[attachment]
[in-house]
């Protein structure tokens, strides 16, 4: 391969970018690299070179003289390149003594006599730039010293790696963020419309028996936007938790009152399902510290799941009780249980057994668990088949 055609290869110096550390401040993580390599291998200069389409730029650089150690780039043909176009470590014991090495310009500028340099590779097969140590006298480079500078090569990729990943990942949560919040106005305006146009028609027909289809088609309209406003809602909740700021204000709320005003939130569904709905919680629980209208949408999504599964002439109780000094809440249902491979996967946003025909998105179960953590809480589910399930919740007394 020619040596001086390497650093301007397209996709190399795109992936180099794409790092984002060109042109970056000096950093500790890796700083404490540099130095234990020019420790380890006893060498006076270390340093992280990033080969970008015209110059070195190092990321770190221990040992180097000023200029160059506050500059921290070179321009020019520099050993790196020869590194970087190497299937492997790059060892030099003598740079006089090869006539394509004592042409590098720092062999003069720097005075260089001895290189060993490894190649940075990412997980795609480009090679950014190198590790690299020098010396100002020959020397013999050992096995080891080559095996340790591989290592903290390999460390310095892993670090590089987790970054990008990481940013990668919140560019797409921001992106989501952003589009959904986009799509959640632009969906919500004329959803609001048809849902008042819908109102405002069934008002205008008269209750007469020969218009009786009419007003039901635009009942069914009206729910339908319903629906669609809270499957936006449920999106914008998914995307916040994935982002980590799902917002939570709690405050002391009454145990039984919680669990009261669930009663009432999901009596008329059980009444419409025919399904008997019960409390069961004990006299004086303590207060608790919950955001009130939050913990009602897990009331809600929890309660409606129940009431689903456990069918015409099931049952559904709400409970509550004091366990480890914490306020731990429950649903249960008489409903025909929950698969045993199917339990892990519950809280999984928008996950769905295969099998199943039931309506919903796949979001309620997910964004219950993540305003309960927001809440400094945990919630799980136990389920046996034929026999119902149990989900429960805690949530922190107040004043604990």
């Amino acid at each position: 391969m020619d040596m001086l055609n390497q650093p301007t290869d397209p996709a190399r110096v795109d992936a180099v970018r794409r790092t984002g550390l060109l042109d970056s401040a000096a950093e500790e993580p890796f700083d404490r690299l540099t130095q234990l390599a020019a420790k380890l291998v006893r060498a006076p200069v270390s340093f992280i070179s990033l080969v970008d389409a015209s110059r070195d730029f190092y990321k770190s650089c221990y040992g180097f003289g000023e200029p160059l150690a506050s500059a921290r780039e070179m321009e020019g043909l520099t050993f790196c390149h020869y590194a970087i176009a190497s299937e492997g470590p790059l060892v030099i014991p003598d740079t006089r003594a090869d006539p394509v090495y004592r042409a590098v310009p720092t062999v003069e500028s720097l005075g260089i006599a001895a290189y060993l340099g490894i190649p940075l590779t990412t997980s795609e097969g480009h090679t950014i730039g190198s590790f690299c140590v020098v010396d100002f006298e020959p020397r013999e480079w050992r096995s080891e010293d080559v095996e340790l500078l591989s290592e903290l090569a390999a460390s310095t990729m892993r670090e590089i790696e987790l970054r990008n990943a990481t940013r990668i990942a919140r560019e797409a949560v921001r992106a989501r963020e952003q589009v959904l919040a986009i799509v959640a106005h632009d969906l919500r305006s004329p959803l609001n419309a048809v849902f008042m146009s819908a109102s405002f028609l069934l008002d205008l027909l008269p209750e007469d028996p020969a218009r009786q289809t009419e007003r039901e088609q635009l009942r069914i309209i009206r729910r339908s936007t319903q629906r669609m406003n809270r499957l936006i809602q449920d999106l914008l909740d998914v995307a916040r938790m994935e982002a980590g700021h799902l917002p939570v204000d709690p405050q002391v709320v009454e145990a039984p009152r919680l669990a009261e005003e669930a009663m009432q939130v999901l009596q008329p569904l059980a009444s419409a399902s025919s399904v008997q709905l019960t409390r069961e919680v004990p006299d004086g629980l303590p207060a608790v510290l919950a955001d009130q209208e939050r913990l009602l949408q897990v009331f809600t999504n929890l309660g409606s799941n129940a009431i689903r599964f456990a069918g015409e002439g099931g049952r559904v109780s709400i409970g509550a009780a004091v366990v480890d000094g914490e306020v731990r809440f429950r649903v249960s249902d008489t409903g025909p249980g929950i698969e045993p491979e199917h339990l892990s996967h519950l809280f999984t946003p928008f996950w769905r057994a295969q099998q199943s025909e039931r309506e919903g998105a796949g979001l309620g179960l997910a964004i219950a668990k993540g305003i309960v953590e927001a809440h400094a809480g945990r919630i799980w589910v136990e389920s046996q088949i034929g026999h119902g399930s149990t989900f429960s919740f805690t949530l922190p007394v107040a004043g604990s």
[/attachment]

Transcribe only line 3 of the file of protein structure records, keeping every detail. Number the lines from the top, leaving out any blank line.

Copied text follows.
């Amino acid at each position: 391969m020619d040596m001086l055609n390497q650093p301007t290869d397209p996709a190399r110096v795109d992936a180099v970018r794409r790092t984002g550390l060109l042109d970056s401040a000096a950093e500790e993580p890796f700083d404490r690299l540099t130095q234990l390599a020019a420790k380890l291998v006893r060498a006076p200069v270390s340093f992280i070179s990033l080969v970008d389409a015209s110059r070195d730029f190092y990321k770190s650089c221990y040992g180097f003289g000023e200029p160059l150690a506050s500059a921290r780039e070179m321009e020019g043909l520099t050993f790196c390149h020869y590194a970087i176009a190497s299937e492997g470590p790059l060892v030099i014991p003598d740079t006089r003594a090869d006539p394509v090495y004592r042409a590098v310009p720092t062999v003069e500028s720097l005075g260089i006599a001895a290189y060993l340099g490894i190649p940075l590779t990412t997980s795609e097969g480009h090679t950014i730039g190198s590790f690299c140590v020098v010396d100002f006298e020959p020397r013999e480079w050992r096995s080891e010293d080559v095996e340790l500078l591989s290592e903290l090569a390999a460390s310095t990729m892993r670090e590089i790696e987790l970054r990008n990943a990481t940013r990668i990942a919140r560019e797409a949560v921001r992106a989501r963020e952003q589009v959904l919040a986009i799509v959640a106005h632009d969906l919500r305006s004329p959803l609001n419309a048809v849902f008042m146009s819908a109102s405002f028609l069934l008002d205008l027909l008269p209750e007469d028996p020969a218009r009786q289809t009419e007003r039901e088609q635009l009942r069914i309209i009206r729910r339908s936007t319903q629906r669609m406003n809270r499957l936006i809602q449920d999106l914008l909740d998914v995307a916040r938790m994935e982002a980590g700021h799902l917002p939570v204000d709690p405050q002391v709320v009454e145990a039984p009152r919680l669990a009261e005003e669930a009663m009432q939130v999901l009596q008329p569904l059980a009444s419409a399902s025919s399904v008997q709905l019960t409390r069961e919680v004990p006299d004086g629980l303590p207060a608790v510290l919950a955001d009130q209208e939050r913990l009602l949408q897990v009331f809600t999504n929890l309660g409606s799941n129940a009431i689903r599964f456990a069918g015409e002439g099931g049952r559904v109780s709400i409970g509550a009780a004091v366990v480890d000094g914490e306020v731990r809440f429950r649903v249960s249902d008489t409903g025909p249980g929950i698969e045993p491979e199917h339990l892990s996967h519950l809280f999984t946003p928008f996950w769905r057994a295969q099998q199943s025909e039931r309506e919903g998105a796949g979001l309620g179960l997910a964004i219950a668990k993540g305003i309960v953590e927001a809440h400094a809480g945990r919630i799980w589910v136990e389920s046996q088949i034929g026999h119902g399930s149990t989900f429960s919740f805690t949530l922190p007394v107040a004043g604990s």